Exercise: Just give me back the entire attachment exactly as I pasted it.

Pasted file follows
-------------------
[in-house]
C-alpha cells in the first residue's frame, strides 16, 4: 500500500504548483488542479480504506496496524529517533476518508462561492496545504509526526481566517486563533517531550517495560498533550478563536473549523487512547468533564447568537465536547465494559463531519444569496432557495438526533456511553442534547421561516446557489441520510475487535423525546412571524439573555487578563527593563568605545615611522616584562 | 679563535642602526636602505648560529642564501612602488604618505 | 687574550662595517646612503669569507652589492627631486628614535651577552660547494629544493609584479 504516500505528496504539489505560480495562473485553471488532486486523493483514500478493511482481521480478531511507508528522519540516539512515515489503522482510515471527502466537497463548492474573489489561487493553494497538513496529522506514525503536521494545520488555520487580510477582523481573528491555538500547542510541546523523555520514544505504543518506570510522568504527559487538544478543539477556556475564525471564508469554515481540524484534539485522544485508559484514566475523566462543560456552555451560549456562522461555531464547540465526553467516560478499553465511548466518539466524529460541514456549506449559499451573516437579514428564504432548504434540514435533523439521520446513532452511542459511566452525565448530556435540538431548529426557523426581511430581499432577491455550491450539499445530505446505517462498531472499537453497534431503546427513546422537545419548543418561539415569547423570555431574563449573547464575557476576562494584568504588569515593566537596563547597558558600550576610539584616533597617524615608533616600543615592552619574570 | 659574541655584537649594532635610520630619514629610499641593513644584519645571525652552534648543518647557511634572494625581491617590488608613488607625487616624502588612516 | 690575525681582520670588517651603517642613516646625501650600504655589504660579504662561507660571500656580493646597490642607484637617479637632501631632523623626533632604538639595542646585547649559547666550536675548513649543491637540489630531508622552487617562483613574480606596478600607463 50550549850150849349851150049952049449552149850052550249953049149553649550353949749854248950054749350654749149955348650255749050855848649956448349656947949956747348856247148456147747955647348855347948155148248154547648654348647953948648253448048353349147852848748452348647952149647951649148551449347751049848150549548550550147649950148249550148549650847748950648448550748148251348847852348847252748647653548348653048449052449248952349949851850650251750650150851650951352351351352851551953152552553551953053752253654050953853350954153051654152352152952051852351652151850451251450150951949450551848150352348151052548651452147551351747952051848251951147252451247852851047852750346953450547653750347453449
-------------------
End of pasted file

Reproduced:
[in-house]
C-alpha cells in the first residue's frame, strides 16, 4: 500500500504548483488542479480504506496496524529517533476518508462561492496545504509526526481566517486563533517531550517495560498533550478563536473549523487512547468533564447568537465536547465494559463531519444569496432557495438526533456511553442534547421561516446557489441520510475487535423525546412571524439573555487578563527593563568605545615611522616584562 | 679563535642602526636602505648560529642564501612602488604618505 | 687574550662595517646612503669569507652589492627631486628614535651577552660547494629544493609584479 504516500505528496504539489505560480495562473485553471488532486486523493483514500478493511482481521480478531511507508528522519540516539512515515489503522482510515471527502466537497463548492474573489489561487493553494497538513496529522506514525503536521494545520488555520487580510477582523481573528491555538500547542510541546523523555520514544505504543518506570510522568504527559487538544478543539477556556475564525471564508469554515481540524484534539485522544485508559484514566475523566462543560456552555451560549456562522461555531464547540465526553467516560478499553465511548466518539466524529460541514456549506449559499451573516437579514428564504432548504434540514435533523439521520446513532452511542459511566452525565448530556435540538431548529426557523426581511430581499432577491455550491450539499445530505446505517462498531472499537453497534431503546427513546422537545419548543418561539415569547423570555431574563449573547464575557476576562494584568504588569515593566537596563547597558558600550576610539584616533597617524615608533616600543615592552619574570 | 659574541655584537649594532635610520630619514629610499641593513644584519645571525652552534648543518647557511634572494625581491617590488608613488607625487616624502588612516 | 690575525681582520670588517651603517642613516646625501650600504655589504660579504662561507660571500656580493646597490642607484637617479637632501631632523623626533632604538639595542646585547649559547666550536675548513649543491637540489630531508622552487617562483613574480606596478600607463 50550549850150849349851150049952049449552149850052550249953049149553649550353949749854248950054749350654749149955348650255749050855848649956448349656947949956747348856247148456147747955647348855347948155148248154547648654348647953948648253448048353349147852848748452348647952149647951649148551449347751049848150549548550550147649950148249550148549650847748950648448550748148251348847852348847252748647653548348653048449052449248952349949851850650251750650150851650951352351351352851551953152552553551953053752253654050953853350954153051654152352152952051852351652151850451251450150951949450551848150352348151052548651452147551351747952051848251951147252451247852851047852750346953450547653750347453449